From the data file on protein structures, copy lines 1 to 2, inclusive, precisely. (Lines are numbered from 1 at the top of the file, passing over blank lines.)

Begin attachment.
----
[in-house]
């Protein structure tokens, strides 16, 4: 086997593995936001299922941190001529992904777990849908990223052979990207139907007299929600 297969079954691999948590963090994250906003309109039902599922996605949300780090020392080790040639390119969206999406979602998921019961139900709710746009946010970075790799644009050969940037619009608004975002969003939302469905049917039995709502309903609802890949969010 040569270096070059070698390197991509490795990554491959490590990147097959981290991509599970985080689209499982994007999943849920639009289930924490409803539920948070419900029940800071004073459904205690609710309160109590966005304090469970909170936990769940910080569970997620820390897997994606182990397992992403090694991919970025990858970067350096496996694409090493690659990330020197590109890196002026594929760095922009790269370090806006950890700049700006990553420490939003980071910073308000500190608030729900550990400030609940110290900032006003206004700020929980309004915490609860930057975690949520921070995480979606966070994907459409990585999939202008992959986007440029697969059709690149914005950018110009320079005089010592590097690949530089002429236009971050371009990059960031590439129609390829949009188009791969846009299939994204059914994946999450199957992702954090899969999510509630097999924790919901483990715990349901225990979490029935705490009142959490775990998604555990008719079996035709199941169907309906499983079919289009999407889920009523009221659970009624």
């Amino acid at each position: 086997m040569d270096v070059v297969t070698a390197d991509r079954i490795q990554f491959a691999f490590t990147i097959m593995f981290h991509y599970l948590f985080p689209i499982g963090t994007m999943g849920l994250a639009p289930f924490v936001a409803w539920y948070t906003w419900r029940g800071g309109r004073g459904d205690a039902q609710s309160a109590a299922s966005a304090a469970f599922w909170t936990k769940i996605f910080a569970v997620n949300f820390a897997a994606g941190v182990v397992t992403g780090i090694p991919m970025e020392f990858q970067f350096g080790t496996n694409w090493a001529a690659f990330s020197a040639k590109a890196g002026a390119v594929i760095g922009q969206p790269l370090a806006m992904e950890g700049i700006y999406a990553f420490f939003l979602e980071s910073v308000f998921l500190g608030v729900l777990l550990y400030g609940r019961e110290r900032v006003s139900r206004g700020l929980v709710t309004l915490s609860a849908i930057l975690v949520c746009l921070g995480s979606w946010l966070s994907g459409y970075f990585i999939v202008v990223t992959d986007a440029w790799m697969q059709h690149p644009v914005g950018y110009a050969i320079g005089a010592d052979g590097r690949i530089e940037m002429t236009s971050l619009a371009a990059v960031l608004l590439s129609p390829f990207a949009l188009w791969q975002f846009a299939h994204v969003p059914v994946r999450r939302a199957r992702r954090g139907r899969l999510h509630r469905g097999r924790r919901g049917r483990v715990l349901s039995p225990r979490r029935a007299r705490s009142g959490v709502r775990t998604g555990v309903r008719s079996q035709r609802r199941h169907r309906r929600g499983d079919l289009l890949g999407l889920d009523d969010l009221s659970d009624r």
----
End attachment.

[in-house]
């Protein structure tokens, strides 16, 4: 086997593995936001299922941190001529992904777990849908990223052979990207139907007299929600 297969079954691999948590963090994250906003309109039902599922996605949300780090020392080790040639390119969206999406979602998921019961139900709710746009946010970075790799644009050969940037619009608004975002969003939302469905049917039995709502309903609802890949969010 040569270096070059070698390197991509490795990554491959490590990147097959981290991509599970985080689209499982994007999943849920639009289930924490409803539920948070419900029940800071004073459904205690609710309160109590966005304090469970909170936990769940910080569970997620820390897997994606182990397992992403090694991919970025990858970067350096496996694409090493690659990330020197590109890196002026594929760095922009790269370090806006950890700049700006990553420490939003980071910073308000500190608030729900550990400030609940110290900032006003206004700020929980309004915490609860930057975690949520921070995480979606966070994907459409990585999939202008992959986007440029697969059709690149914005950018110009320079005089010592590097690949530089002429236009971050371009990059960031590439129609390829949009188009791969846009299939994204059914994946999450199957992702954090899969999510509630097999924790919901483990715990349901225990979490029935705490009142959490775990998604555990008719079996035709199941169907309906499983079919289009999407889920009523009221659970009624």